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Making the most of your time at University
In this section you can find all the advice and guidance you need as you apply for jobs and prepare for interviews.
In the Recruitment section there is a wealth of information about completing applications forms, online tests, and the various stages in the recruitment. Whilst the Disability section provides advice on how to manage your disability during the recruitment process including information on how to inform an employer of what you require and referring to your disability during an interview.
Managing Your Disability
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Profiles / Stories
It’s always great to hear from those who have been successful.
This section profiles many individuals, working across different industries, at various stages of their careers. Their interviews demonstrate that is possible to have a successful career regardless of whether or not you have a disability. They also illustrate the adjustments that can be made in the workplace.
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My name is Laura Gillhespy and I am a fortunate winner of the British Council and CRCC Asia Disability Program 2015 - www.crccasia.com/disability-scholarship. I have just completed my first week at the British Council office in Beijing, China.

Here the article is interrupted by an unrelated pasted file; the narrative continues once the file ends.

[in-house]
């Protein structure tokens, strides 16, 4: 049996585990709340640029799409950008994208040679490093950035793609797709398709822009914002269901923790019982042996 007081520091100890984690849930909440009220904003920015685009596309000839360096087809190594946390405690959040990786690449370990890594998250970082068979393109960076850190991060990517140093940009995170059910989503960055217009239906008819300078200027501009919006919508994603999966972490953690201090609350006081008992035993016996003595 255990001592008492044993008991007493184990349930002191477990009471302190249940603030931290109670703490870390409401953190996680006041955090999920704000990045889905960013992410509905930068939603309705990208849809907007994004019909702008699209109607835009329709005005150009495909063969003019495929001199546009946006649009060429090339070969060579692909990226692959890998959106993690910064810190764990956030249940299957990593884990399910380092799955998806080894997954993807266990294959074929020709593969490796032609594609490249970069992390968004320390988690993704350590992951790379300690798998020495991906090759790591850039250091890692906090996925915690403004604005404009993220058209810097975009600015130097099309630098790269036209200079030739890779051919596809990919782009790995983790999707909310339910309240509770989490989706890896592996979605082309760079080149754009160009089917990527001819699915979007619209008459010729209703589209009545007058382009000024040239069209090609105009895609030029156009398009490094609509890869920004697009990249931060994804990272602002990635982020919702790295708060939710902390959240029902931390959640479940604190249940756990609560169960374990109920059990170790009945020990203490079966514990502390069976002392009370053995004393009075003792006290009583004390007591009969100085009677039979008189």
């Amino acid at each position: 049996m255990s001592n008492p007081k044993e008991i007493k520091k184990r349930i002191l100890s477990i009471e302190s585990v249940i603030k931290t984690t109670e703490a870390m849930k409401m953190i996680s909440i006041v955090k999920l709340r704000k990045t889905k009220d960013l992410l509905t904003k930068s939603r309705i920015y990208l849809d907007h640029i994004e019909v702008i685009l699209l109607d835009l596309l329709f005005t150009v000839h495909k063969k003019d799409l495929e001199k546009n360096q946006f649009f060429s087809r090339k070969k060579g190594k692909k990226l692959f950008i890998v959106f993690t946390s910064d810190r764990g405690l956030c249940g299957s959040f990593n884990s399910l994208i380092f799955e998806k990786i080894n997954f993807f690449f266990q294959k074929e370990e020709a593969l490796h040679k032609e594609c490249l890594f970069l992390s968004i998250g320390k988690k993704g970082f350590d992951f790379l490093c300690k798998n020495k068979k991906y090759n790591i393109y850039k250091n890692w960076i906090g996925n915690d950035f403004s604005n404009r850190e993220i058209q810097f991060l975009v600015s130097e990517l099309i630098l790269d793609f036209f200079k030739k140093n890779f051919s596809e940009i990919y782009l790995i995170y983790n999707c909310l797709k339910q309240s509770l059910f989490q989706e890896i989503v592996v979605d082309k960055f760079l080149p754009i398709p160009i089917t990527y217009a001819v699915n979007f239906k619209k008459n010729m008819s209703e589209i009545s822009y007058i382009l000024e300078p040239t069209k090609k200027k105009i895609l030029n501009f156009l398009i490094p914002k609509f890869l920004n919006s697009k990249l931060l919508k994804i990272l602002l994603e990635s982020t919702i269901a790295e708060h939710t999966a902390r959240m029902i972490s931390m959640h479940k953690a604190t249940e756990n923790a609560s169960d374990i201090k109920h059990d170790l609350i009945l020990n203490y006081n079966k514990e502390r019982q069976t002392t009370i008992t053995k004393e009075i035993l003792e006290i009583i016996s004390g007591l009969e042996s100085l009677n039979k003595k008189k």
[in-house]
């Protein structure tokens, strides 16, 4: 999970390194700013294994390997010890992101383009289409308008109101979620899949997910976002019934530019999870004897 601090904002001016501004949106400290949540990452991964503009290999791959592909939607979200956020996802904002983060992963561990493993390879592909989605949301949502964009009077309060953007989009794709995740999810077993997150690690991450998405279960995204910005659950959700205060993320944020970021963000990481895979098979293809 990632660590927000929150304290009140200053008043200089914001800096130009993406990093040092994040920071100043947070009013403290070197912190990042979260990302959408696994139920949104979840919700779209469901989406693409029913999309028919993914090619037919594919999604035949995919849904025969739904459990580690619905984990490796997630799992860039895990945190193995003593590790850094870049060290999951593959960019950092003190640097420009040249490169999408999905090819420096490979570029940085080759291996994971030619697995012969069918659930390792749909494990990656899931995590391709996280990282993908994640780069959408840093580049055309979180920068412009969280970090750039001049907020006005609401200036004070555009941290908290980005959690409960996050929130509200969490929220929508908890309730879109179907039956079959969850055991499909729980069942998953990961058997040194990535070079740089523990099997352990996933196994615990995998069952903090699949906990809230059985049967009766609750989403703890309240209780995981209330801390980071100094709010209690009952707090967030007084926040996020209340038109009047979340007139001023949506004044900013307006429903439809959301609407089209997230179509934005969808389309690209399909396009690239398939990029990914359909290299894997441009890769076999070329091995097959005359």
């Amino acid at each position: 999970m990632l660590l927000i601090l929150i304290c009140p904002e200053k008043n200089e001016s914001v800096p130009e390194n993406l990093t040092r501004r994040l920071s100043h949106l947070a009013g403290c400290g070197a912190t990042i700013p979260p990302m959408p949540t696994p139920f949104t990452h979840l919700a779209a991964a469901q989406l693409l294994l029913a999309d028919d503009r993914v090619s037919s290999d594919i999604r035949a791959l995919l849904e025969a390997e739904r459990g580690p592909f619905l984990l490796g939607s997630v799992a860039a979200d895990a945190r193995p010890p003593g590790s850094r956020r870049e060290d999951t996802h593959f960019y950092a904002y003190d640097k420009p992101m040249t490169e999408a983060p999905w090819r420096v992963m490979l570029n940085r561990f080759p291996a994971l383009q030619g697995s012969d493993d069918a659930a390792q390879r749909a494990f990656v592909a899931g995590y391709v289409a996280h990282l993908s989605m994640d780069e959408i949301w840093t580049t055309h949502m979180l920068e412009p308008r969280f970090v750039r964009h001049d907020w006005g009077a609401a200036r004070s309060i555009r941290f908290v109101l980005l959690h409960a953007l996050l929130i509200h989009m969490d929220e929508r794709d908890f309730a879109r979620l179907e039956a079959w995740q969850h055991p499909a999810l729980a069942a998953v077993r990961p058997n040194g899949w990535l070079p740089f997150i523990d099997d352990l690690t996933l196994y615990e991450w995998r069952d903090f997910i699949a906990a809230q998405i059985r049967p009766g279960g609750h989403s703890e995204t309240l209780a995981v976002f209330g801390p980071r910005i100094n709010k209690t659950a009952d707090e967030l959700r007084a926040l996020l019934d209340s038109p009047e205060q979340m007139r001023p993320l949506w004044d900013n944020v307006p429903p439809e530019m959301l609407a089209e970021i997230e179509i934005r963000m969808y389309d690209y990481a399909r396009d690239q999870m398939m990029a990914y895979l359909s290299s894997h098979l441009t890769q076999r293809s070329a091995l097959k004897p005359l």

As I am disabled with a bilateral hearing impairment this internship and work experience is really suited to me because the British Council works to include disability and has a Diversity and Equal Opportunity Policy that is reviewed regularly. This informs their approach to diversity as an important aspect of their cultural relations work. I have consequently found it incredibly easy to be honest and open about my disability, following information and advice from OPEN-to-you events in London and I have settled into my role incredibly quickly.
Having just completed my law degree at the University of York, I am undertaking a project with the Human Resources department; primarily consisting of analysing policy documents in relation to employment law and the differentiation of applying it both to British Council’s Chinese and British employees. This work is engaging and although I have not studied employment law previously, I am learning an incredible amount about the cultural differences between the UK and China through this analysis of the discrepancies between both forms of legislation, as well as about employment law more generally.
I have previously completed an internship with Selby District Council, so the main concern for me was not actually the internship itself. The main concern was the language barrier, made especially difficult with my disability. This is because understanding Chinese seemed near impossible for me as I have never been able to learn another language apart from British Sign Language. I find it extremely hard to hear words as well as the pronunciation and having not studied any Mandarin previously as most of the American interns here have, I found the prospect of learning another language quite intimidating.